And yet I believe that there may be a place for Judas in heaven. I believe in a Christ who loved and forgave. On this night all those years ago Christ shared the Passover supper, in what would later be called the first communion, and he handed the cup of life itself to Judas. Christ knew of his betrayal, and he rejected him not. And this is the Christ of my faith, the one who knew intimately the worst that we are capable of, and loved us in spite of it.

I also know this Jesus because I have worked through his betrayal to make peace with mine. I am angry with no one, and I begrudge no one. I understand their pain and confusion, because I too have pain and confusion. If their betrayal came as a result of my own, then my sin is again at the root of my compassion for them.

I do not know if Judas is in hell, but if he is then I believe Jesus weeps for him, and reserves a seat for him in heaven.

O Lord God, whose blessed Son our Savior gave His back to the smiters and hid not His face from shame: Grant us grace to take joyfully the sufferings of the present time, in full assurance of the glory that shall be revealed. Amen. BCP 169

Tuesday in Holy Week

by Matthew B. Harper

Mark 11:15 – And he entered the temple and began to drive out those who were selling and those who were buying…

I used to think that this verse was the root of all the arguments for a ‘righteous’ anger. And yet when I have reread this passage over and over again, there is no sign of the word ‘anger.’ Jesus made his point with action and judgment, but only out of necessity and not out of anger.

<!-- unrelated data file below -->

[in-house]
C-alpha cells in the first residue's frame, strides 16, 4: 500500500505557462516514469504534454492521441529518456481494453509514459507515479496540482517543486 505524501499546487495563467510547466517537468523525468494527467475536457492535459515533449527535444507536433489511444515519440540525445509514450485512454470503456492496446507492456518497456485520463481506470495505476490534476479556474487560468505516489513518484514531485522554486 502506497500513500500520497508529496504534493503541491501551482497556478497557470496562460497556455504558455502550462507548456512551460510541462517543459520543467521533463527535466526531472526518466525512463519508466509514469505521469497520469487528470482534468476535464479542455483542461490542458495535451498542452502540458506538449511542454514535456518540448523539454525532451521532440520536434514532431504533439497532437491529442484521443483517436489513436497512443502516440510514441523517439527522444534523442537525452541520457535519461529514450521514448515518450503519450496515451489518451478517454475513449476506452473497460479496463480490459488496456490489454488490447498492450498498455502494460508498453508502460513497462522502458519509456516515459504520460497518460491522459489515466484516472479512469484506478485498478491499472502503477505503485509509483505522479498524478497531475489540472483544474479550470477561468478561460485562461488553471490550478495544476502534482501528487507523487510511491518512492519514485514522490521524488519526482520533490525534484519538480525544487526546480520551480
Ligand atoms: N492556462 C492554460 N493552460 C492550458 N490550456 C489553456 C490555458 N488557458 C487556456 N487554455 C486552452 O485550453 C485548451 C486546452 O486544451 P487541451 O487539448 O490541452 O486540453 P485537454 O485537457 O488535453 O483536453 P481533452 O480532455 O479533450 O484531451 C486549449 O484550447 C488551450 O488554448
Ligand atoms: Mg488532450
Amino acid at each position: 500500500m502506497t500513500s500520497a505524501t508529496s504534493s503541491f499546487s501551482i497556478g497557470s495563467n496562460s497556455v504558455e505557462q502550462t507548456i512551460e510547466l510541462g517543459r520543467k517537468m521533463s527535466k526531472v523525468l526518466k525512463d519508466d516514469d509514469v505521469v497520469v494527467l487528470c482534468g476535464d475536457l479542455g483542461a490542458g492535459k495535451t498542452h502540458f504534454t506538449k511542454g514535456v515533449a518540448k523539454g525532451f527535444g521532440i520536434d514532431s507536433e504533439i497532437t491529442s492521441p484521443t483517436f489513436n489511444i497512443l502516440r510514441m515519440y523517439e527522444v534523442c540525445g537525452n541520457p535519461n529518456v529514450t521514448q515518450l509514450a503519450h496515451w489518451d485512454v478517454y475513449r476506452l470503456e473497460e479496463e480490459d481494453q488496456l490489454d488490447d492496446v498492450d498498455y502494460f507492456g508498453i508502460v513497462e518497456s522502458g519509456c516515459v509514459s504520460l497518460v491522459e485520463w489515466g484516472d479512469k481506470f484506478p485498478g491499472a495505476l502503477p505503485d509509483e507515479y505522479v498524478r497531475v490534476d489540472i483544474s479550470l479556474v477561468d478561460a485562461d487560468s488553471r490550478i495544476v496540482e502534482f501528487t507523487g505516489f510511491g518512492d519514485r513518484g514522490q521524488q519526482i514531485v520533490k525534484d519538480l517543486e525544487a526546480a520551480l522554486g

This action of Jesus is the end result of trying to teach people the right way, and having them disobey. I think Jesus actions were rooted in a great frustration with people who wouldn’t listen, or who listened and wouldn’t understand or obey. Jesus felt the need to do something dramatic, and also something very human.

We often react out of anger when we don’t know what else to do. When we are frustrated and fed up we lash out. But the problem is that when we lash out in anger we often defeat ourselves. Ultimately there is no way to gain the cooperation of an individual who is unwilling.

In the last twenty years society has increased sentences tenfold. There are more people incarcerated in the US than there are in communist China. And to me this seems like a white flag of defeat. We are admitting to a total failure to control society, and we are resorting to simple force and anger. This power may bring compliance, but it will never instill morality and beliefs.

Morality and beliefs come only through teaching and compassion. No ex-con has ever made it on the outside out of fear of prison, but almost no men who have become deeply involved in the love ministry of Kairos and the church have ever come back.

O God, who by the passion of thy blessed Son didst make an instrument of shameful death to be unto us the means of life: Grant us to glory in the cross of thy Son our Savior Jesus Christ. Amen” BCP 168